At a time when credit card executives thought they had fraud under control, two types of troublesome scams have started to proliferate.
In one scam, the cardholder pays off a balance with a bad check, uses up the new credit line before the check clears, then disappears, leaving the bank unable to collect the funds. Security experts call this crime "bust- out."
The other type is perpetrated by merchants or their dishonest employees. A customer presents a card at a retail outlet-typically a restaurant or gas station-and the thief copies information from the magnetic stripe and creates a new card with the same account data. This is known as "skimming."
Experts say bust-out and skimming are spreading through word-of-mouth and because devices are available that people with bad intentions can use to replicate card data.
The problems are cropping up just as the MasterCard and Visa associations have been boasting of success at beating back other types of fraud through neural networks, address verification services, and other methods.
Though the number of dollars lost to fraud has been significant for some time, losses as a percentage of sales fell to record lows in 1997, the most recent year for which statistics are available.
MasterCard said its 1997 fraud rate was 7.7 cents out of every $100 of volume, 14% lower than the previous record, in 1996. Visa's number was 8 cents per $100 and it had been falling four consecutive years.
But fraud is a moving target, according to risk management experts. Con artists are creative and efforts to thwart them amount to a cat-and-mouse game.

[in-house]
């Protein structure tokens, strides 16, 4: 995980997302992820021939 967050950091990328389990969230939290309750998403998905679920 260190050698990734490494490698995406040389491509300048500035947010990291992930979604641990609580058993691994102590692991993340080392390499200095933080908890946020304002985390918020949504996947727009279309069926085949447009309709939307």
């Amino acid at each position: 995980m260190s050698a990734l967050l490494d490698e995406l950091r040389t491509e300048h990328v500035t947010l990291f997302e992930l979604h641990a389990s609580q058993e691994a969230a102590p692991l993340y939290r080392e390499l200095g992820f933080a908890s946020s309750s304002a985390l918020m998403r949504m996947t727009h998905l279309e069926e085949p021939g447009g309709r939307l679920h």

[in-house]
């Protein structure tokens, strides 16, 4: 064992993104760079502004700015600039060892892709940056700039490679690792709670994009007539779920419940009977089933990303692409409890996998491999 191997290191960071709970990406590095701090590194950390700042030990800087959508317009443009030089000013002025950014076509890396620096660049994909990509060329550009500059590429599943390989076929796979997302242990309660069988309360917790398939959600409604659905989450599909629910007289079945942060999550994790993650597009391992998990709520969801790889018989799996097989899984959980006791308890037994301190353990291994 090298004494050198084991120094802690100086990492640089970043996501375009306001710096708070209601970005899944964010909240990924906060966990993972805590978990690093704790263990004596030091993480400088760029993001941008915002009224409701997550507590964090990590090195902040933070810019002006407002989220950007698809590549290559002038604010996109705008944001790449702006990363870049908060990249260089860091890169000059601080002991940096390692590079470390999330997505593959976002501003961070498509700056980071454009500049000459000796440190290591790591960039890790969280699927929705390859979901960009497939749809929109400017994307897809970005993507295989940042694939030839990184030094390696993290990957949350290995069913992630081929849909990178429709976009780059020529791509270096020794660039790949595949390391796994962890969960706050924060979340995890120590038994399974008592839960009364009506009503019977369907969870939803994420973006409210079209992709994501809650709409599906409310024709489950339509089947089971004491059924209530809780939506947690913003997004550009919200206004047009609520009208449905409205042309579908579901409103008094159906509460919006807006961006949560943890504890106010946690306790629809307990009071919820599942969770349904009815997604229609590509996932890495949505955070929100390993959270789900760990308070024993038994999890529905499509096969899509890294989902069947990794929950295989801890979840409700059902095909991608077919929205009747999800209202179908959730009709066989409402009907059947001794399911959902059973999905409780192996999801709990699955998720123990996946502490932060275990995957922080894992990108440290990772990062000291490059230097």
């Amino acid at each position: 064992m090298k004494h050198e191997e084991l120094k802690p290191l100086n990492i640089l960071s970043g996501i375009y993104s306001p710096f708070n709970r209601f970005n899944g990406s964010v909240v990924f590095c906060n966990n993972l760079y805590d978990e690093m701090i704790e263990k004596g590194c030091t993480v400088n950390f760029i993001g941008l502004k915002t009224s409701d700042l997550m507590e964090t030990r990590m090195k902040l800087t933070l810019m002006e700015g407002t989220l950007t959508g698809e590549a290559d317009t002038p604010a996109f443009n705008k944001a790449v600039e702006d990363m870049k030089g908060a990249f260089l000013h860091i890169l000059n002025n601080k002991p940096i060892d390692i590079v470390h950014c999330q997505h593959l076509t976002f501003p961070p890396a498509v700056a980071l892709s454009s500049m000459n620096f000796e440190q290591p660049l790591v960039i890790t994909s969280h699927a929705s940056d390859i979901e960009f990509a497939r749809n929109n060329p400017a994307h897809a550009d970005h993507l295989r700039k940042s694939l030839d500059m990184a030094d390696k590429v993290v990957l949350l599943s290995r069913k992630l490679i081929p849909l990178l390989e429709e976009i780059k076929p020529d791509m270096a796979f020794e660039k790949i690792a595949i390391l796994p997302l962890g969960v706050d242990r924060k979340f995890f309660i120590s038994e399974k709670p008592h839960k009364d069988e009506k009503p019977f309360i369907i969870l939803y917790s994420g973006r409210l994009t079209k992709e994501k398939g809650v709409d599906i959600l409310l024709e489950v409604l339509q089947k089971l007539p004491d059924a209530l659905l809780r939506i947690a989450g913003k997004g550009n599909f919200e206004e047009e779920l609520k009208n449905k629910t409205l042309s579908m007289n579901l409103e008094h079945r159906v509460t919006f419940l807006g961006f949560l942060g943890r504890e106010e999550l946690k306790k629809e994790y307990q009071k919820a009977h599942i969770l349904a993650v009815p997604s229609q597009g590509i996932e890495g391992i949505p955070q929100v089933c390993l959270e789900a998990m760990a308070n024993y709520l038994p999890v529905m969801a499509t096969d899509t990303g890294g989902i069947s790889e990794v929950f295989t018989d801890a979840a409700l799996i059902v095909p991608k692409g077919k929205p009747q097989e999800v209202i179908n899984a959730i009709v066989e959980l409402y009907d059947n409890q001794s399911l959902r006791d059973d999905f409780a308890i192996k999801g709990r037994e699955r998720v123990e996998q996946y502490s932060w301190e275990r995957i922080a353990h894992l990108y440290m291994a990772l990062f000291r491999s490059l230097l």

"A few years ago we would have been talking about cards stolen out of the mail," said Joel S. Lisker, senior vice president of security and risk management for MasterCard in Purchase, N.Y.
Bust-out episodes are hard to detect and even more difficult to prevent. Usually, the customer who maxes out a card and then disappears used to have a good track record with the bank. Therefore, lenders do not immediately suspect wrongdoing and simply send the cases to collection departments.
When failing to track down the deadbeat, a bank must charge off the debt, typically between $10,000 and $20,000.
Bust-out fraud can be costly but it is less common than skimming.
This variation on counterfeiting is particularly galling to security experts because it can occur even when a consumer uses a card at a legitimate merchant. A dishonest waiter, for example, might scan a customer's card through a personal card reader that would capture the data, later to be copied onto another card. Or the waiter could swipe the customer's card twice through the restaurant's terminal-once to authorize the transaction and once to record the account information.
Skimming is a global problem that started in Asia and migrated around the world, Mr. Lisker said. He said lenders were winning the battle against counterfeiters until skimming emerged.
Counterfeit fraud was on the decline until 1998, when it began creeping back up. Skimming was largely to blame for a 20% increase in counterfeit fraud last year, according to MasterCard's preliminary figures.
Card association officials say they have been successful in stemming another type of counterfeiting, in which criminals erased data from magnetic stripes and recoded them with information from a lost or stolen card. MasterCard and Visa developed new techniques to protect the information in magnetic stripes, and they stumped thieves at least temporarily.